I am in the process of building my first RAID5 array. I've used mdadm to create the following set up:

root@bondigas:~# mdadm --detail /dev/md1
        Version : 00.90
  Creation Time : Wed Oct 20 20:00:41 2010
     Raid Level : raid5
     Array Size : 5860543488 (5589.05 GiB 6001.20 GB)
  Used Dev Size : 1953514496 (1863.02 GiB 2000.40 GB)
   Raid Devices : 4
  Total Devices : 4
Preferred Minor : 1
    Persistence : Superblock is persistent

    Update Time : Wed Oct 20 20:13:48 2010
          State : clean, degraded, recovering
 Active Devices : 3
Working Devices : 4
 Failed Devices : 0
  Spare Devices : 1

         Layout : left-symmetric
     Chunk Size : 64K

 Rebuild Status : 1% complete

           UUID : f6dc829e:aa29b476:edd1ef19:85032322 (local to host bondigas)
         Events : 0.12

    Number   Major   Minor   RaidDevice State
       0       8       16        0      active sync   /dev/sdb
       1       8       32        1      active sync   /dev/sdc
       2       8       48        2      active sync   /dev/sdd
       4       8       64        3      spare rebuilding   /dev/sde

While that's going I decided to format the beast with the following command:

root@bondigas:~# mkfs.ext4 /dev/md1p1 
mke2fs 1.41.11 (14-Mar-2010)
/dev/md1p1 alignment is offset by 63488 bytes.
This may result in very poor performance, (re)-partitioning suggested.
Filesystem label=
OS type: Linux
Block size=4096 (log=2)
Fragment size=4096 (log=2)
Stride=16 blocks, Stripe width=48 blocks
97853440 inodes, 391394047 blocks
19569702 blocks (5.00%) reserved for the super user
First data block=0
Maximum filesystem blocks=0
11945 block groups
32768 blocks per group, 32768 fragments per group
8192 inodes per group
Superblock backups stored on blocks: 
        32768, 98304, 163840, 229376, 294912, 819200, 884736, 1605632, 2654208, 
        4096000, 7962624, 11239424, 20480000, 23887872, 71663616, 78675968, 
        102400000, 214990848

Writing inode tables: ^C 27/11945
root@bondigas:~# ^C

I am unsure what to do about "/dev/md1p1 alignment is offset by 63488 bytes." and how to properly partition the disks to match so I can format it properly.

4 Answers 4


Since alignment pops up in a lot of places -

  • "Advanced Format" hard drives with 4k blocks
  • SSDs
  • RAID
  • LVM

- I'll expand a bit on the question.

Aligning partitions

"Linux on 4kB-sector disks" (IBM developerWorks) walks through the steps with fdisk, parted and GPT fdisk.

With fdisk:

sudo fdisk /dev/XXX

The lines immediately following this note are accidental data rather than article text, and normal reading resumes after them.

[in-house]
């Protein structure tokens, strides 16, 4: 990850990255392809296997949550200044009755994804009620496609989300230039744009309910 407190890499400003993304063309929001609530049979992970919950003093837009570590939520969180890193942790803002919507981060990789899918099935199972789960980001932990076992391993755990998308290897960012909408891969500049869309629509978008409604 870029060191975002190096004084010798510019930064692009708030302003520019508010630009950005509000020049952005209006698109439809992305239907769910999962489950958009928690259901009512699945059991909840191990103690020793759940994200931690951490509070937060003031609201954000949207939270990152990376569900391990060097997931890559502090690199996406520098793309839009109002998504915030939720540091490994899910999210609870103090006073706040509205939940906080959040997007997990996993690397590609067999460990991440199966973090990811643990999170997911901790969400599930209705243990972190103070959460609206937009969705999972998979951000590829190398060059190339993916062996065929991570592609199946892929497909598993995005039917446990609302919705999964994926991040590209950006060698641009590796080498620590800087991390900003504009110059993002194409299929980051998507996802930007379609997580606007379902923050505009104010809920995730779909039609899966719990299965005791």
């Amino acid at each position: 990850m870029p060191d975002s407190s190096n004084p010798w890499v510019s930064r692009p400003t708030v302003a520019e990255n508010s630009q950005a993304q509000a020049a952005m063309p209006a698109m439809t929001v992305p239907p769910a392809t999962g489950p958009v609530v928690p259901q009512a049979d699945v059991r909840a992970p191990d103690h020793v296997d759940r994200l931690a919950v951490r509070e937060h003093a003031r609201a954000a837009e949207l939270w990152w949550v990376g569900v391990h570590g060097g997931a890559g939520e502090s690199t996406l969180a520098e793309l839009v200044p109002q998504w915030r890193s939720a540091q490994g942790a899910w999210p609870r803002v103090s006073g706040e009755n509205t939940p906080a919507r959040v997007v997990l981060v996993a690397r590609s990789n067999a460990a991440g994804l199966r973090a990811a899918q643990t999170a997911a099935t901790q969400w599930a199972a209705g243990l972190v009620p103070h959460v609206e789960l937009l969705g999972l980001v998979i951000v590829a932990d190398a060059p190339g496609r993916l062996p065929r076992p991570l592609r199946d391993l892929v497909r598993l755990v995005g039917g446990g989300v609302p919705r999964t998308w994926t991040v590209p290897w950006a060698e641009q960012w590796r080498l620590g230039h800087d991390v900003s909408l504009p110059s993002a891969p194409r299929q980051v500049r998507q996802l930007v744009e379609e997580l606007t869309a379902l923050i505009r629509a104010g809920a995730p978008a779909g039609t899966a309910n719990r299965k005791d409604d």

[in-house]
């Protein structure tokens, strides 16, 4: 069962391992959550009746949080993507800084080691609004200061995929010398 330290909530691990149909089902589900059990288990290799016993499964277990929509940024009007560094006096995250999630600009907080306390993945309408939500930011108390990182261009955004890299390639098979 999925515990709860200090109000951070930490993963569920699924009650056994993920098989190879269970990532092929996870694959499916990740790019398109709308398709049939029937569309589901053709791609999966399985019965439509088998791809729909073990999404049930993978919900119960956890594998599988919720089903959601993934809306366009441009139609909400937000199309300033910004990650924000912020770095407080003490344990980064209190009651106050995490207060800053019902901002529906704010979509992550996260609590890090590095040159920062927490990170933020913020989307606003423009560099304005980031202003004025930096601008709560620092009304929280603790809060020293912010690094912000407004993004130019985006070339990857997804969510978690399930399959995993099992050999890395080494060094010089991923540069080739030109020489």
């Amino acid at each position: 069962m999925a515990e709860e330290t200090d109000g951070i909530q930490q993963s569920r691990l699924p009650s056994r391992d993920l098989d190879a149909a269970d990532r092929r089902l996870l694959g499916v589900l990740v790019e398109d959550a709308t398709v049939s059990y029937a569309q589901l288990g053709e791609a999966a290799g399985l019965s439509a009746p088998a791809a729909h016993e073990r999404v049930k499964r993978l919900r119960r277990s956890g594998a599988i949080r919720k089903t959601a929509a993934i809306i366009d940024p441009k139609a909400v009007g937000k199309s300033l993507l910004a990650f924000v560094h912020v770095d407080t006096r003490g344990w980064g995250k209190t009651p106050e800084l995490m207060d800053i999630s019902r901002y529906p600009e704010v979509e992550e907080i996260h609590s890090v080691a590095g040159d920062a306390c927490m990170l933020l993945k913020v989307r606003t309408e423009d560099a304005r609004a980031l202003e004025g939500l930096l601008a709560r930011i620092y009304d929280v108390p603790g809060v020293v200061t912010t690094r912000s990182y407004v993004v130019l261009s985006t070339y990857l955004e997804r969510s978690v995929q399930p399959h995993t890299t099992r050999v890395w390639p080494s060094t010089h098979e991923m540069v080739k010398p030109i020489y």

c # turn off DOS compatibility
u # switch to sector units
p # print current partitions, check that start sectors are multiples of 8

# for a new partition:
n # new partition
<select primary/secondary and partition #>
first sector: 2048 
  # 2048 is default in recent fdisk, 
  # and is compatible with Vista and Win 7, 
  # 4k-sector disks and all common RAID stripe sizes

Aligning the file system

This is primarily relevant for RAID (levels 0, 5 and 6; not level 1); the file system performs better if it is created with knowledge of the stripe sizes.

It can also be used for SSDs if you wish to align the file system to the SSD erase block size (Theodore Tso, Linux kernel developer).

In the OP post mkfs apparently auto-detected the optimal settings, so no further action was required.

If you wish to verify, for RAID the relevant parameters are:

  • block size (file system block size, ex. 4096)
  • stripe size (same as mdadm chunk size, ex. 64k)
  • stride: stripe size / block size (ex. 64k / 4k = 16)
  • stripe-width: stride * #-of-data-disks (ex. 4 disks RAID 5 is 3 data disks; 16*3 = 48)

From Linux Raid Wiki. See also this simple calculator for different RAID levels and number of disks.

For SSD erase block alignment the parameters are:

  • fs block size (ex. 4096)
  • SSD erase block size (ex. 128k)
  • stripe-width: erase-block-size / fs-block-size (ex. 128k / 4k = 32)

From Theodore's SSD post.

Aligning LVM extents

The potential issue is that LVM creates a 192k header. This is a multiple of 4k (so no issue with 4k-block disks) but may not be a multiple of RAID stripe size (if LVM runs on a RAID) or SSD erase block size (if LVM runs on SSD).

See Theodore's post for the workaround.

  • @Marco How so? The first one, to IBM Developer Works, even has a benchmark graph of the write performance penalty for using unaligned partitions, and a sidebar on RAID. The blogpost by Tso on SSD alignment has moved at least twice since I wrote this. Updated the link again, but there's no guarantee it will keep working. Jul 16, 2013 at 17:11
  • Alternative link on SSD: Aligning SSD partitions Jul 16, 2013 at 17:15

A friend of mine pointed out that I can just mkfs.ex4 right on /dev/md1 without partitioning anything, so I deleted the partition and did that and it appears to be formatting now.


I find this way to be the easiest

parted -a opt /dev/md0
(parted) u MiB
(parted) rm 1
(parted) mkpart primary 1 100%

or an alternate dirty method would simply go like this

(parted) mkpart primary ext4 1 -1
  • The parted documentation suggests using MB and GB, not MiB or GiB, if one wishes to allow parted to attempt to optimise partitions automatically. Dec 11, 2013 at 11:09

It seems like mkfs.ext4 wants filesystems on your RAID to start on a 64 KiB boundary. If you use the whole disk, it starts at 0 which is of course also a multiple of 64 KiB...

Most partitioning tools nowadays will use a 1 MiB boundary by default anyway (fdisk probably doesn't).

The reason for this is that most hard disks & SSDs use fysical sectors on the device that are much bigger than the logical sectors. The result of that is that if you read a logical sector of 512 bytes from disk, the hardware actually has to reads a much larger amount of data.

In case of your software RAID device something similar happens: data on it is stored in "chunks" of 64 KiB with the default mdadm settings.

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